There has been a notable increase in the number of college students seeking majors in the area of criminal justice. In universities and colleges that offer law enforcement/criminal justice/police science degrees, many students find the instruction appealing and the subject matter interesting. Some of the interest is artificially enhanced by the entertainment media with shows such as CSI, NCIS and Law and Order. That said, a relatively small portion of those who seek a criminal justice degree actually pursue law enforcement as a career.
In many instances, probation, parole and the counseling of juveniles seems to be the intended purpose for obtaining a degree in law enforcement. For others, they see the degree as a way of “rounding out” their academic experience as they go on to pursue a law degree. It is becoming more common for academic professionals with Jurist Doctorate (J.D.) degrees to compliment their JD with either law enforcement experience or a degree in criminal justice.
It should be understood that in pursuing law enforcement as a career goal there is no requirement for a criminal justice degree to become a police officer. Although an applicant with a degree is more highly received and considered than one without; in many instances it is to the student’s advantage to have a degree in a complimentary field, such as psychology, sociology, or anthropology. Students with a degree in a “hard science” such as chemistry, biology, biotechnology or computer science are even more desirable to many hiring agencies. While not depicted in the entertainment media, CSI’s and laboratory scientists typically hold baccalaureate and master level degrees in their field.
A fast growing sub-set within the academic degree field of law enforcement is the crime analyst. This individual typically possesses a specific skill-set absolutely clamored for by law enforcement agencies at every level; Tribal, Local, State and Federal. This skill set is such high demand that many agencies find maintaining persons in the position of crime analyst as a special challenge due to the scarcity of valid, school-trained, educated and or experienced analyst. This field, while new, offers several options for practitioners and those seeking to enter this career path including; Crime Analyst, Criminal Intelligence Analyst and Criminal Investigative Analyst (Psychological Profiler).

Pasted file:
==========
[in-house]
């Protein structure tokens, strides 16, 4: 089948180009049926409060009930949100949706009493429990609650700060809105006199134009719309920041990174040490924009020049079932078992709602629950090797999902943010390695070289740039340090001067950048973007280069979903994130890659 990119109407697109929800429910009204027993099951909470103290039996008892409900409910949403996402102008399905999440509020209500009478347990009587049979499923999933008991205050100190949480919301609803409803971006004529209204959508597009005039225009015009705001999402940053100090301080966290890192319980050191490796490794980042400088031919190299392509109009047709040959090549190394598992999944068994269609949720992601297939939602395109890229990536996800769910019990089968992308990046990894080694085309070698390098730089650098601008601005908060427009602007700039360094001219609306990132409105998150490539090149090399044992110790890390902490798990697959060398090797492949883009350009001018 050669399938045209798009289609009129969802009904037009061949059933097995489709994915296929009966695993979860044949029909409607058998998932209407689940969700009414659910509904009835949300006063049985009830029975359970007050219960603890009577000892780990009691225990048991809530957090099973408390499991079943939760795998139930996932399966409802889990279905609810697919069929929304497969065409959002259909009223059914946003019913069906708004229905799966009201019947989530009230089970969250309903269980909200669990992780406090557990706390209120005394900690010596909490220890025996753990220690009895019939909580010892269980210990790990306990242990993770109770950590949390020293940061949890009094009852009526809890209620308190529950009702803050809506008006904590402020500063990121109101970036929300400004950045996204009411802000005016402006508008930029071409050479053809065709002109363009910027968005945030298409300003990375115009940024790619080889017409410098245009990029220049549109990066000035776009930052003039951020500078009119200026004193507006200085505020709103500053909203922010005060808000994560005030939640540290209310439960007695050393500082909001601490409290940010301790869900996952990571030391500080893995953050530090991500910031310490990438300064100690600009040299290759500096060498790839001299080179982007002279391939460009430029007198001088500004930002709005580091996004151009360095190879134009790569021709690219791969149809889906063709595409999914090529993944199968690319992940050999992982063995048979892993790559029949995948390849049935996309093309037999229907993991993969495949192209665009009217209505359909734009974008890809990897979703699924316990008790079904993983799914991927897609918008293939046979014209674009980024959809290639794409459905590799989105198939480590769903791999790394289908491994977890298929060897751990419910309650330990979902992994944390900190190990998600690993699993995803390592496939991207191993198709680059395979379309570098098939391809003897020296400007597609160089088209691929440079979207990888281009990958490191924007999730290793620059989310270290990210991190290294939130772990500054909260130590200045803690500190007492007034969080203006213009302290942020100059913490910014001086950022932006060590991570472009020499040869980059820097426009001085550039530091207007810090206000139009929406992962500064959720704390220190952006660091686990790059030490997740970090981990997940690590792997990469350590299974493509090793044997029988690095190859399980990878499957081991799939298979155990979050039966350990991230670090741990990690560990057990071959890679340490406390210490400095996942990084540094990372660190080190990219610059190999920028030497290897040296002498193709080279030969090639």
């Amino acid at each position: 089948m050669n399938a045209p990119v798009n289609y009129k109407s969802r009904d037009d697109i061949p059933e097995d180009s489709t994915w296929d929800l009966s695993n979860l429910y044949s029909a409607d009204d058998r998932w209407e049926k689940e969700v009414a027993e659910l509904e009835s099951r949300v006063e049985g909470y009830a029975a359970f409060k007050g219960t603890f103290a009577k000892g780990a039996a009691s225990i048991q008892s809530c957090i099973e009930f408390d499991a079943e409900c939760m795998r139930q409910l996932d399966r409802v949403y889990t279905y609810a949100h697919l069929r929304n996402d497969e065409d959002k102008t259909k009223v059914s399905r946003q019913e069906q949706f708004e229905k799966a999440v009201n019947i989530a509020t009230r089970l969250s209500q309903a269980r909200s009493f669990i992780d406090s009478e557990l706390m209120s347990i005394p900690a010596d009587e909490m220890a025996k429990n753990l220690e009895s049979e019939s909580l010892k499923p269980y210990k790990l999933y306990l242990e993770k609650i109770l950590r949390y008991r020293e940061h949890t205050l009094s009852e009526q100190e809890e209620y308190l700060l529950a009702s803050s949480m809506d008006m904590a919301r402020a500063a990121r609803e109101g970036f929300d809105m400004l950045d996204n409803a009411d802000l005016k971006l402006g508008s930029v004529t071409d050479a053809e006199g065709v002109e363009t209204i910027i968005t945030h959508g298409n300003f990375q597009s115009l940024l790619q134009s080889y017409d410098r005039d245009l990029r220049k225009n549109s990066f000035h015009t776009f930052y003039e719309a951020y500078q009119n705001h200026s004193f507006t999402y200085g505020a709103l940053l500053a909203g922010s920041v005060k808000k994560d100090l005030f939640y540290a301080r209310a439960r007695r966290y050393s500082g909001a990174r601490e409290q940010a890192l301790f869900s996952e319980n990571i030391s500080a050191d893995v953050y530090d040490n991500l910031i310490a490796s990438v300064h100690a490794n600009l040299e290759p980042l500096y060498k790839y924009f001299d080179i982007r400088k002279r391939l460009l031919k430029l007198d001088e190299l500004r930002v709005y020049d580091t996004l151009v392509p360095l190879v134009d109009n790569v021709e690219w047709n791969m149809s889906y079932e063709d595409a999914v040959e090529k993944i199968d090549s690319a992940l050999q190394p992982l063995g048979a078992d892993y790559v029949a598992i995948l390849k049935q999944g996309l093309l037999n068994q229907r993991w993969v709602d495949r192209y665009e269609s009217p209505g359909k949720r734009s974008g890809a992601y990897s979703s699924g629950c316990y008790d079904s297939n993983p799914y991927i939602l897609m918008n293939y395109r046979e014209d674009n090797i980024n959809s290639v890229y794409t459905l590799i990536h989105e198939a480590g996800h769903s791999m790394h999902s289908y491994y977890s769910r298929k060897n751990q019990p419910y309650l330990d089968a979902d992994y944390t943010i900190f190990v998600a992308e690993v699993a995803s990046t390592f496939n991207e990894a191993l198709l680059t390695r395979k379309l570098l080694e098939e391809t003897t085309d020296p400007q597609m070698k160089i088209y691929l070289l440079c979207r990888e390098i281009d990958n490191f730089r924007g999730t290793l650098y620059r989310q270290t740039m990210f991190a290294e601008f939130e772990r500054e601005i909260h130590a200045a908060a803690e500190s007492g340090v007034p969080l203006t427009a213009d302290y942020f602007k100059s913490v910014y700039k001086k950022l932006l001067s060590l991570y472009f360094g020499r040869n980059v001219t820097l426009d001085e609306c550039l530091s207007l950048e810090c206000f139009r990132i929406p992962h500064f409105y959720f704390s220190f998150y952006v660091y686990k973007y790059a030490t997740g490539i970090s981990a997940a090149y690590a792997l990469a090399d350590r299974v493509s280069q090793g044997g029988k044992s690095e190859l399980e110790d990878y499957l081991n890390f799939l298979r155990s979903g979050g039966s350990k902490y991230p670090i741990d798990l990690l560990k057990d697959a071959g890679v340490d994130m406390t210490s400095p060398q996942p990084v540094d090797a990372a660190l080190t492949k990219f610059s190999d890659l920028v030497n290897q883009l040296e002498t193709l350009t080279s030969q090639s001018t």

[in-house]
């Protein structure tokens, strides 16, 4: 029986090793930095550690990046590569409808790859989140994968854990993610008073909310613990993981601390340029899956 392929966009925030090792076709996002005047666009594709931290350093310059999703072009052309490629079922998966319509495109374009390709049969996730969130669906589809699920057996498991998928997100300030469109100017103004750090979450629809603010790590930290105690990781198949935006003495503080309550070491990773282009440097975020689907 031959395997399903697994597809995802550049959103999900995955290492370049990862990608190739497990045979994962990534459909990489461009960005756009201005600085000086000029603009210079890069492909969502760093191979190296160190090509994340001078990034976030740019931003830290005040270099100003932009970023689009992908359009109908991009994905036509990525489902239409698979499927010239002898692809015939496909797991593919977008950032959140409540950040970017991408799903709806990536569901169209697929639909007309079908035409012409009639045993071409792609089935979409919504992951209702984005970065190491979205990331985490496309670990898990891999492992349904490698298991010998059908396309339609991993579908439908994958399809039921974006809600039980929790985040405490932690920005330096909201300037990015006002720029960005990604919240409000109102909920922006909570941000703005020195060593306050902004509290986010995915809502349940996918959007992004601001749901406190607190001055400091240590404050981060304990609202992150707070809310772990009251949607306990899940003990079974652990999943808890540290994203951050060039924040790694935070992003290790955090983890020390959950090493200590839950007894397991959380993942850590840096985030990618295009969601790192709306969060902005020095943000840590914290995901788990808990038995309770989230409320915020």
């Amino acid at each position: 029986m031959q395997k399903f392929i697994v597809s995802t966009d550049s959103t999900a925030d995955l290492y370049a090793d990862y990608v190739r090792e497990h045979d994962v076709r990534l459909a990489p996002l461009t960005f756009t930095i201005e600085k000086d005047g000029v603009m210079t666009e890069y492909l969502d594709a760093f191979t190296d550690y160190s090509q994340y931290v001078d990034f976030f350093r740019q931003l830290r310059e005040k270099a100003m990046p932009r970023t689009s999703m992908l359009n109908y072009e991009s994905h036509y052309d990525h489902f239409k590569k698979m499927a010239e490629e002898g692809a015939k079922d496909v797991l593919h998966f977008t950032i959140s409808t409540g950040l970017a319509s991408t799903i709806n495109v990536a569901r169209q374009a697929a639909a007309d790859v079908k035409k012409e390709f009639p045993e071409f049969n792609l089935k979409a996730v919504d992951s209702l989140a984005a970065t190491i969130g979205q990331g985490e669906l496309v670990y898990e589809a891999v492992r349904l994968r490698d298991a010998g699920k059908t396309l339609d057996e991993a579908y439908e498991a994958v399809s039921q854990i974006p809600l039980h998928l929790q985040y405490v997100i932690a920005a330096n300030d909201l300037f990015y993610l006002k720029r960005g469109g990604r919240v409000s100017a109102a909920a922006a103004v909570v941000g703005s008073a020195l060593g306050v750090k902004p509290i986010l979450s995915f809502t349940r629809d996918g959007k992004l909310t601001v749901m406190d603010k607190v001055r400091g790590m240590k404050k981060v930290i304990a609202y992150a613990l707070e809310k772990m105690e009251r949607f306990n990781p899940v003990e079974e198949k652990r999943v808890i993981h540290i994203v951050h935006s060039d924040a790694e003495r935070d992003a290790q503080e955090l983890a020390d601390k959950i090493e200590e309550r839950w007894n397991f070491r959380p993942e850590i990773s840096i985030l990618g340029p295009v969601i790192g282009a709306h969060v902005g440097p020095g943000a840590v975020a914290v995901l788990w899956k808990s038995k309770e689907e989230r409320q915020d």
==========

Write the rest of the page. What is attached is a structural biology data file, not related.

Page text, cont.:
The opportunities to attend accredited institutions of higher learning and obtaining a degree in this high-skilled area are increasing. A simple Internet search will yield hundreds of colleges and universities offering varying degree plans to achieve criminal analyst status. When pursuing such a goal the seeker is cautioned to always ensure the educational institution has a valid accreditation and some care should be taken to examine the credentials of the faculty presenting the course, the curricula and any certifications that can result from the course. Interested persons should contact the International Association of Crime Analysts (www.iaca.net) or the International Association of Law Enforcement Intelligence Analysts (www.ialeia.org).
While the criminal justice administration or police science degree may not guarantee a position, in the final analysis with all other factors considered equal, the applicant with a degree, is the one most likely to be given the position or at least an opportunity to apply. One final piece of advice for anyone seeking a position in law enforcement; get in to and maintain good physical condition and consider incorporating jogging or running into your fitness regimen. A leading cause of police recruit training failure can be directly attributed to poor or inadequate physical fitness and general health. Contact the training academy well in advance of your application and determine what the standards are and tailor your fitness regimen to exceed those standards by at least 20%. Once that goal has been accomplished, the likelihood of success in the area of fitness for that academy is increased by at least 20%!